This is a pretty chunky traditionally styled surf jam, mid tempo and infectious. The trad progression styled melody line, damped plucks, and definite surf tweaked structure provide ample interest and wet rhythms.

"Knights of the Long Board"

Groovy percussion, percussive surf guitar, extreme damped reverb, and a delightful riff driven by the infectious rhythm. "Knights of the Long Board" is a very cool tune, with lots of chunk and pure surf tone. I couldn't get this outta my head... excellent!

"The Ulrich"

"The Ulrich" is a delightfully playful piece, percussive and infectious, and very spunky. Mike Guerrero knows how to use damped reverb to it's fullest. In some ways, this can be compared to a speeded up Fireballs tune. Very fine.

"Double Buck"

Mexican village stomp, cowboy prancing, and surf reverb... this is a mighty fin tune, a border surfed masterpiece. Entirely cool, very infectious, and totally fun. Yee-haw!

"Penny Dance"

Cowboy dance hall prancery, with that quiet reverb and playful rhythm. "Penny Dance" speaks of innocent fun, a polka band, and gussied up country folks. Even the subdued chorus brings cheer. Excellent!

"The Ballad of Mike Fink"

"The Ballad of Mike Fink" is a splendid light weight stomp, a tale of guitaristry and chunk. Mike's plucking is just too fun, and the perfect blend of drums and bass keep it afloat on a sea of airborne flying fish. Very infectious.

"Moon's Theme"

Outstanding picking, suave percussion, solid bass, and a magnificent arrangement. The Farfisa underneath is subtle and adds to the ambiance. "Moon's Theme" is a splendid track, bouncy and infectious, and slightly dangerous, with spiffy whammy.

"Heartful Of Soul"

This is a full fuzz attack on the Yardbirds' grand and moody "Heartful Of Soul." I wonder why no one has done this before, it seems so obvious. Nasty and yet very fun.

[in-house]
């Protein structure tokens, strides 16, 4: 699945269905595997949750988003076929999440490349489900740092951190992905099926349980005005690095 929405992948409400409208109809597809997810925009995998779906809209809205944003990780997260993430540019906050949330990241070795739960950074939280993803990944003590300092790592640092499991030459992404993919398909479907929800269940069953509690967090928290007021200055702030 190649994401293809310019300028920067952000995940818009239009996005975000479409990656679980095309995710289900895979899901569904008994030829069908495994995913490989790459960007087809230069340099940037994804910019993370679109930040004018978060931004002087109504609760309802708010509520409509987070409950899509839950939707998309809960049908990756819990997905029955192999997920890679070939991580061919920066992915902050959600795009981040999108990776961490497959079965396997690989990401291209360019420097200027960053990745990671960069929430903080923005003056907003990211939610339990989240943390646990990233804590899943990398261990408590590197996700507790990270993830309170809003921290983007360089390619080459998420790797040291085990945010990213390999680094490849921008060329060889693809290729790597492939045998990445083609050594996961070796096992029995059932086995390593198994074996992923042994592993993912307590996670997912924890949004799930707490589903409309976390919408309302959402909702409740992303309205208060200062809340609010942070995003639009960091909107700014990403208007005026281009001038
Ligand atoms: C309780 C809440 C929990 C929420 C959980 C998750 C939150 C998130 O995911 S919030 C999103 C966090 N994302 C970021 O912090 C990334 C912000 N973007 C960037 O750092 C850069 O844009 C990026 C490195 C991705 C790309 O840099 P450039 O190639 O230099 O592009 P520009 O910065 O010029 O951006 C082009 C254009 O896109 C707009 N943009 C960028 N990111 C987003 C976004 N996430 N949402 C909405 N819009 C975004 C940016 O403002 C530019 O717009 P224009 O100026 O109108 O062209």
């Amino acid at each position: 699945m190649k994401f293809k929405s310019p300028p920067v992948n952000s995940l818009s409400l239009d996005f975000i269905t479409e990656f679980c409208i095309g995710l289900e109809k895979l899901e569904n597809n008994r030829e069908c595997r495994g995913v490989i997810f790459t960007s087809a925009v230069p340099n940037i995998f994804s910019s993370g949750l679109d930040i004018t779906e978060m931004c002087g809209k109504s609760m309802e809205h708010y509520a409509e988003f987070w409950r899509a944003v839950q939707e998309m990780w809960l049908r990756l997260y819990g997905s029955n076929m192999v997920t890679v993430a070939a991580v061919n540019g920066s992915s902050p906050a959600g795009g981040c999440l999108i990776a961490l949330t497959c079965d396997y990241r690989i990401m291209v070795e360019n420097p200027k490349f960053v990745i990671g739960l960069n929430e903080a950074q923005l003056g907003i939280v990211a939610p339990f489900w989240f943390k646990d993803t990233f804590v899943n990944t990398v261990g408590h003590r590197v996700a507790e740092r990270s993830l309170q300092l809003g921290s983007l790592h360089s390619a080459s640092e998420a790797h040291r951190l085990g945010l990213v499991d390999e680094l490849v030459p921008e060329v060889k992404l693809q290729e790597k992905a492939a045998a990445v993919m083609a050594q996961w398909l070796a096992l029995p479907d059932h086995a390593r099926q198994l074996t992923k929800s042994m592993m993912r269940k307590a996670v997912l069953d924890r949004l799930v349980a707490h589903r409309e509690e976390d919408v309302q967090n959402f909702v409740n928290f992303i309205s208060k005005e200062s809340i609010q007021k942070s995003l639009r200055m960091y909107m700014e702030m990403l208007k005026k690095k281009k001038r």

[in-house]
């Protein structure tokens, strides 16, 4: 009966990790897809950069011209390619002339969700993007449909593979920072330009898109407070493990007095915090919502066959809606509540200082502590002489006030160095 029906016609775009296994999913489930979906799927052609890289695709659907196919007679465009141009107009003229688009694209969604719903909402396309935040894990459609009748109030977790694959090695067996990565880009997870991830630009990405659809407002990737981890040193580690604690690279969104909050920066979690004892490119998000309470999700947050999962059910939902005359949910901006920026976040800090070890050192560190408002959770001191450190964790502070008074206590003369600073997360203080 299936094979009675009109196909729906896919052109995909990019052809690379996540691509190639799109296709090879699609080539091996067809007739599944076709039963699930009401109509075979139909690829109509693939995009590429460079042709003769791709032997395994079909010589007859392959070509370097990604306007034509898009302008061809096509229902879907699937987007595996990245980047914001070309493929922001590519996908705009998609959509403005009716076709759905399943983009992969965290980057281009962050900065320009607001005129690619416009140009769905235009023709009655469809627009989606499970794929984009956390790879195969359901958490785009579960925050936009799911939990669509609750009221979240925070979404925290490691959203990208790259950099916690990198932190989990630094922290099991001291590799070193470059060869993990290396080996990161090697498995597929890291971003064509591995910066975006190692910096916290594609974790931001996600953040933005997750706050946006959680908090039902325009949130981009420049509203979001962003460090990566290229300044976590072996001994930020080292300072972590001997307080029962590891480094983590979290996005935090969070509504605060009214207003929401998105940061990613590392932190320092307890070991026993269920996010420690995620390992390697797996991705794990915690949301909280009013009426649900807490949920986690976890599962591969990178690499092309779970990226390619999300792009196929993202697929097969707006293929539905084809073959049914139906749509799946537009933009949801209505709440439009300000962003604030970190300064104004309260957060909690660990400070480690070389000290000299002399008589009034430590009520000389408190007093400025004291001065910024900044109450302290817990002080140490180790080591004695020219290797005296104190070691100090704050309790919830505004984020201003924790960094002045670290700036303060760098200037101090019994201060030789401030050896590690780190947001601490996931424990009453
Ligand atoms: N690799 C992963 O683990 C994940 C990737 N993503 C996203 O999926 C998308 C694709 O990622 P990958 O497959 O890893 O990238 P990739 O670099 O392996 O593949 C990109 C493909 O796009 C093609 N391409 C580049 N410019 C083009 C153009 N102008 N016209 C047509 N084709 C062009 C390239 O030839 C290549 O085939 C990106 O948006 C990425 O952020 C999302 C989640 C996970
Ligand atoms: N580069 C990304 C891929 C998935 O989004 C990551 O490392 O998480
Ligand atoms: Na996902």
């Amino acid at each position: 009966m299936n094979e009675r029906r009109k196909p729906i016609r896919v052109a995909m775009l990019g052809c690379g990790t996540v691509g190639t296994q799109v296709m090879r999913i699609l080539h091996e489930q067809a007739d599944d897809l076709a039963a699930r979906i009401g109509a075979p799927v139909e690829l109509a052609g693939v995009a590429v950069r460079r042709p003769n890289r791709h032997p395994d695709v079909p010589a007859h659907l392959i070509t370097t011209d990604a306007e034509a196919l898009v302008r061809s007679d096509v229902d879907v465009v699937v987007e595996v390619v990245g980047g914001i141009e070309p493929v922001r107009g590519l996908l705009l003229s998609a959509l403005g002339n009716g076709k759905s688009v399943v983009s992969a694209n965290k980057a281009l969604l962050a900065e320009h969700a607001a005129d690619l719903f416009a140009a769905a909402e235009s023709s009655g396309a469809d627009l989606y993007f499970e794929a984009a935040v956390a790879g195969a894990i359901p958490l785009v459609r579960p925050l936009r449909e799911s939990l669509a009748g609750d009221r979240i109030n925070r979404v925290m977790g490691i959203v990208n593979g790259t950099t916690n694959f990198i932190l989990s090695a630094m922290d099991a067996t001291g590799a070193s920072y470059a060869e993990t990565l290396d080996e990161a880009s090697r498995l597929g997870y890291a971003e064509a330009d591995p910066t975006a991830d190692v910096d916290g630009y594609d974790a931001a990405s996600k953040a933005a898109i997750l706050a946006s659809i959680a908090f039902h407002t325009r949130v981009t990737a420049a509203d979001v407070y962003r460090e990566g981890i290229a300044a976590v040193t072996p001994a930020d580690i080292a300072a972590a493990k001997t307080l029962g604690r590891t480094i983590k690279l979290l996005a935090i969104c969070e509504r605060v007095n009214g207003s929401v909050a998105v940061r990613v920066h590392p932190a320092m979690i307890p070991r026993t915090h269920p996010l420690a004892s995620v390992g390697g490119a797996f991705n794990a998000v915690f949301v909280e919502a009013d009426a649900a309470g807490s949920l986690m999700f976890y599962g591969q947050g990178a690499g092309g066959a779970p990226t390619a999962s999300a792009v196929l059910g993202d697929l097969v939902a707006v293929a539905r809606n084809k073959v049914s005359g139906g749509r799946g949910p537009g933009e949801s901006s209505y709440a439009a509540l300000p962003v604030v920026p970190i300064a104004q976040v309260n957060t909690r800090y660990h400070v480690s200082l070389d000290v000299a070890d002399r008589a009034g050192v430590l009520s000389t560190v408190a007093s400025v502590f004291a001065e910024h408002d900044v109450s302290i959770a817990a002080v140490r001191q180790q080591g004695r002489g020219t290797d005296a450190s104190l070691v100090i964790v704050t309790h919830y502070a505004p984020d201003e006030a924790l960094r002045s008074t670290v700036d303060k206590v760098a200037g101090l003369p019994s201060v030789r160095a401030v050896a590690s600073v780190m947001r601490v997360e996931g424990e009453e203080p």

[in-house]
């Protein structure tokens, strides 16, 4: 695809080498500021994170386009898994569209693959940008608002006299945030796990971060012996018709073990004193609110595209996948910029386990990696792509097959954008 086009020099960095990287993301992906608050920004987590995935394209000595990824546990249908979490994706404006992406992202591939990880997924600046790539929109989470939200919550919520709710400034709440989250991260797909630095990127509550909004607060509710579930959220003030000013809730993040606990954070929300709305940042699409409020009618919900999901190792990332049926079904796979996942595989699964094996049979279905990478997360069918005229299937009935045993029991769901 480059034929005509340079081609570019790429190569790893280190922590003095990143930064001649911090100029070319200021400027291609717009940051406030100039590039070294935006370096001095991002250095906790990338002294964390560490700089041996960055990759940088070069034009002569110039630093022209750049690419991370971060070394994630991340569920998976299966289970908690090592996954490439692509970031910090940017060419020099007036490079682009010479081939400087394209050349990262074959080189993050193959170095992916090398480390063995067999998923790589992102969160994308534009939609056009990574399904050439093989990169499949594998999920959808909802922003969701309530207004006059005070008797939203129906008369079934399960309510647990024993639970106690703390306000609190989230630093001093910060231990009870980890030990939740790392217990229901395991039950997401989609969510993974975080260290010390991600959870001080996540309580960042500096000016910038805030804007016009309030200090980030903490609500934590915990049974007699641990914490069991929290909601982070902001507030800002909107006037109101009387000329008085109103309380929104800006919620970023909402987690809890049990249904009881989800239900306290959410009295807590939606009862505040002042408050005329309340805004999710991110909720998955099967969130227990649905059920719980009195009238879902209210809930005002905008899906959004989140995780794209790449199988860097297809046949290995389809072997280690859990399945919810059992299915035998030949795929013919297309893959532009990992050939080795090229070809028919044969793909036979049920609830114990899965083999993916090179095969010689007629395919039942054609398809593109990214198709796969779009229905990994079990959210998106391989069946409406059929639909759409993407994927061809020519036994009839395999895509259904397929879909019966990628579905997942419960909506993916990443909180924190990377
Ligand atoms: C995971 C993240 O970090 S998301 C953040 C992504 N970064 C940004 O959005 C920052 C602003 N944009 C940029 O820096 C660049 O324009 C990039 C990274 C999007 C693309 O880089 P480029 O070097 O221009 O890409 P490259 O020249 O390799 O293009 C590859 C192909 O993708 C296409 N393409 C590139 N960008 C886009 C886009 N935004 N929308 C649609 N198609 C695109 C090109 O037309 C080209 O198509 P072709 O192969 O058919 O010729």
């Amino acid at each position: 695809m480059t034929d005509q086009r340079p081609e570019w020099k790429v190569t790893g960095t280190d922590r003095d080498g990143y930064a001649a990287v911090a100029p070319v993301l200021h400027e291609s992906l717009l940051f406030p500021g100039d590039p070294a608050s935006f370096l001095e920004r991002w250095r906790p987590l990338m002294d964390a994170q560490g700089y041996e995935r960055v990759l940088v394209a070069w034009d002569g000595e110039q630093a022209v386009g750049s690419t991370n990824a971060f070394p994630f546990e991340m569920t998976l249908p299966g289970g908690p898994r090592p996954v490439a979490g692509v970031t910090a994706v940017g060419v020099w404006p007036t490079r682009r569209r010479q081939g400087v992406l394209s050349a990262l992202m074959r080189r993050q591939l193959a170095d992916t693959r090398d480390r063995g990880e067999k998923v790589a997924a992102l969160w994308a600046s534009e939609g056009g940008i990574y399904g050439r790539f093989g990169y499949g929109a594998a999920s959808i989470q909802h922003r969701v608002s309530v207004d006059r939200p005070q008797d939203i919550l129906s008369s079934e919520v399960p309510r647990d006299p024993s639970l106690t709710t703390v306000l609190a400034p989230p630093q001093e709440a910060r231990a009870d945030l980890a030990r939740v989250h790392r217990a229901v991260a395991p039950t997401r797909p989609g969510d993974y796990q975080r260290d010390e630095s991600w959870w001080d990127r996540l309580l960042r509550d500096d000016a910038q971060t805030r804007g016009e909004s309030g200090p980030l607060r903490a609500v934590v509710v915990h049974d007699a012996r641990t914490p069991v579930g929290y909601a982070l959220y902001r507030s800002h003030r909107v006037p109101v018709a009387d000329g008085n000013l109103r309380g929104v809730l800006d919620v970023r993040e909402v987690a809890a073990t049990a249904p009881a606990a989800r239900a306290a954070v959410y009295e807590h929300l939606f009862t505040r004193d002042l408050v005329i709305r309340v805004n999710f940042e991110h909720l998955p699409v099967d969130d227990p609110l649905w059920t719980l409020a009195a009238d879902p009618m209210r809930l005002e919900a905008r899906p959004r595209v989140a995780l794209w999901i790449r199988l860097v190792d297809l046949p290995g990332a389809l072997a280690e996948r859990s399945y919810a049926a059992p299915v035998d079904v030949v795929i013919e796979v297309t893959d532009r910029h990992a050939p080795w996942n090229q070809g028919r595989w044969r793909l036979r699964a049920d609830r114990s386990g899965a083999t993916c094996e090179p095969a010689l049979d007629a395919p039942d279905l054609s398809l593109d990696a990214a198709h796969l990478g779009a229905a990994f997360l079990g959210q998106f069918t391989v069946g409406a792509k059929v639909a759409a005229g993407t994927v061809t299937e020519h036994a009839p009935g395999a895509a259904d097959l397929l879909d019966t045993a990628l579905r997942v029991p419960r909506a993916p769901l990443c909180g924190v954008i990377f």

"Action Reef"

"Action Reef" is a bluesy number with a chunky backtrack, and a familiar rhythm. The cool chops and infectious rhythm drive this one home. It may be a bit derivative, but it's just too much fun to pass up.

"Lost Wahini"

Almost laughing playfulness, chunky froth, pretty girl search music. Very enjoyable, infectious, and utterly cool. Wahine or haole girl, it makes no difference... it's just too fun.

"Jack the Ripper"

Big whammy chords, extreme damped surf guitar rhythm, tribal drums, moody bass... you know the drill. The thing is, this very different, like a speeded up variation on the Surfaris' version, but with the rhythm guitar out from and the whammy subdued, creating a new image for a well worn Link Wray classic. Excellent.


1. Weird Beard

2. Heads Up
3. Mondragora
4. Knights Of The Long Board
5. The Ulrich
6. Double Buck
7. Penny A Dance
8. The Ballad Of Mike Fink
9. Moon's Theme
10. Heart Full Of Soul
11. Action Reef
12. Lost Wahini

13. Jack The Ripper

Get it HERE

Tuesday, April 10, 2012

The Sun & Sound Is Shining & MORE Vibrant

The Vibrants
The Exotic Guitar Sounds of The Vibrants
Ripped @320 w/ 3% rec

Re-upped for Sidi